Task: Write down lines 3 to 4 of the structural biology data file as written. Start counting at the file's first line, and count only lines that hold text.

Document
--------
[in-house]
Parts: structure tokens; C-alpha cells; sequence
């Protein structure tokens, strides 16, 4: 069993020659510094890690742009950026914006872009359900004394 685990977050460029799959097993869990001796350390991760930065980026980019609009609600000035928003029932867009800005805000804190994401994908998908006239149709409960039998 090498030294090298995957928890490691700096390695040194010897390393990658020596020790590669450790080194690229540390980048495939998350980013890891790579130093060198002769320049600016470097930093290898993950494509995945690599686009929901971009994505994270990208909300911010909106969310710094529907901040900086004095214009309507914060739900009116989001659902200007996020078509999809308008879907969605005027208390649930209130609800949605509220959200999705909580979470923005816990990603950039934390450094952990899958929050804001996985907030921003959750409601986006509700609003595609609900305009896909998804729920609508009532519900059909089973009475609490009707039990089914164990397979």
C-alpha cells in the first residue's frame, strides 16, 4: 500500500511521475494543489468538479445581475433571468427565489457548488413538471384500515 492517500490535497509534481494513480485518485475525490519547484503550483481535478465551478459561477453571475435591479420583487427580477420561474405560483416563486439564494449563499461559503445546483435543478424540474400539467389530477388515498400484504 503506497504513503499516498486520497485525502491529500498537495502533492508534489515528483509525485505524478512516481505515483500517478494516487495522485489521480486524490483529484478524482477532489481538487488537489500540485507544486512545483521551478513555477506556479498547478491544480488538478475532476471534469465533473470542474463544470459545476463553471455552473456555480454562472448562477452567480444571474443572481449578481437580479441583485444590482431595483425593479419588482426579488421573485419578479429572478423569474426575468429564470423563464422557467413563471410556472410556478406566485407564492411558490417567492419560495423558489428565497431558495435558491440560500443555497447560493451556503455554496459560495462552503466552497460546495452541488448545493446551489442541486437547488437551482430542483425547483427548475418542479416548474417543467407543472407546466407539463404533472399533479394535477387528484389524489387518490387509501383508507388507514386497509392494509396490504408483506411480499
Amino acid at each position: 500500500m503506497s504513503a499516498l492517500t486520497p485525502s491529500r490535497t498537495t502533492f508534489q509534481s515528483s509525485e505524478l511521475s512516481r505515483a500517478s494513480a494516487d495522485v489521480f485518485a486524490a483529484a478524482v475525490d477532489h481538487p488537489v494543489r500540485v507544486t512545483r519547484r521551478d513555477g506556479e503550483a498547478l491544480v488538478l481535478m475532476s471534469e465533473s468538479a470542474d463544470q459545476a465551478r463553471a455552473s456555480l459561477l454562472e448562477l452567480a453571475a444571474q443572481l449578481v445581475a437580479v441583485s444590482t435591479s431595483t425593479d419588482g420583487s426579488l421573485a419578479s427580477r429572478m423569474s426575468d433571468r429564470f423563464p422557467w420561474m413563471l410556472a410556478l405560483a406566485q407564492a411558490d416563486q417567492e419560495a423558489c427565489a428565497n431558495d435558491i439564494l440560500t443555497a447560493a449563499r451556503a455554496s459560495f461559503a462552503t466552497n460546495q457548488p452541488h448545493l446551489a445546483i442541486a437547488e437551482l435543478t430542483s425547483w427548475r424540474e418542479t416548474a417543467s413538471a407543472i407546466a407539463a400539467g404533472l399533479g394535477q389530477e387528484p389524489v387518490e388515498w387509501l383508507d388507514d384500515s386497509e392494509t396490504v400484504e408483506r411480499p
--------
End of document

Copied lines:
């Protein structure tokens, strides 16, 4: 069993020659510094890690742009950026914006872009359900004394 685990977050460029799959097993869990001796350390991760930065980026980019609009609600000035928003029932867009800005805000804190994401994908998908006239149709409960039998 090498030294090298995957928890490691700096390695040194010897390393990658020596020790590669450790080194690229540390980048495939998350980013890891790579130093060198002769320049600016470097930093290898993950494509995945690599686009929901971009994505994270990208909300911010909106969310710094529907901040900086004095214009309507914060739900009116989001659902200007996020078509999809308008879907969605005027208390649930209130609800949605509220959200999705909580979470923005816990990603950039934390450094952990899958929050804001996985907030921003959750409601986006509700609003595609609900305009896909998804729920609508009532519900059909089973009475609490009707039990089914164990397979």
C-alpha cells in the first residue's frame, strides 16, 4: 500500500511521475494543489468538479445581475433571468427565489457548488413538471384500515 492517500490535497509534481494513480485518485475525490519547484503550483481535478465551478459561477453571475435591479420583487427580477420561474405560483416563486439564494449563499461559503445546483435543478424540474400539467389530477388515498400484504 503506497504513503499516498486520497485525502491529500498537495502533492508534489515528483509525485505524478512516481505515483500517478494516487495522485489521480486524490483529484478524482477532489481538487488537489500540485507544486512545483521551478513555477506556479498547478491544480488538478475532476471534469465533473470542474463544470459545476463553471455552473456555480454562472448562477452567480444571474443572481449578481437580479441583485444590482431595483425593479419588482426579488421573485419578479429572478423569474426575468429564470423563464422557467413563471410556472410556478406566485407564492411558490417567492419560495423558489428565497431558495435558491440560500443555497447560493451556503455554496459560495462552503466552497460546495452541488448545493446551489442541486437547488437551482430542483425547483427548475418542479416548474417543467407543472407546466407539463404533472399533479394535477387528484389524489387518490387509501383508507388507514386497509392494509396490504408483506411480499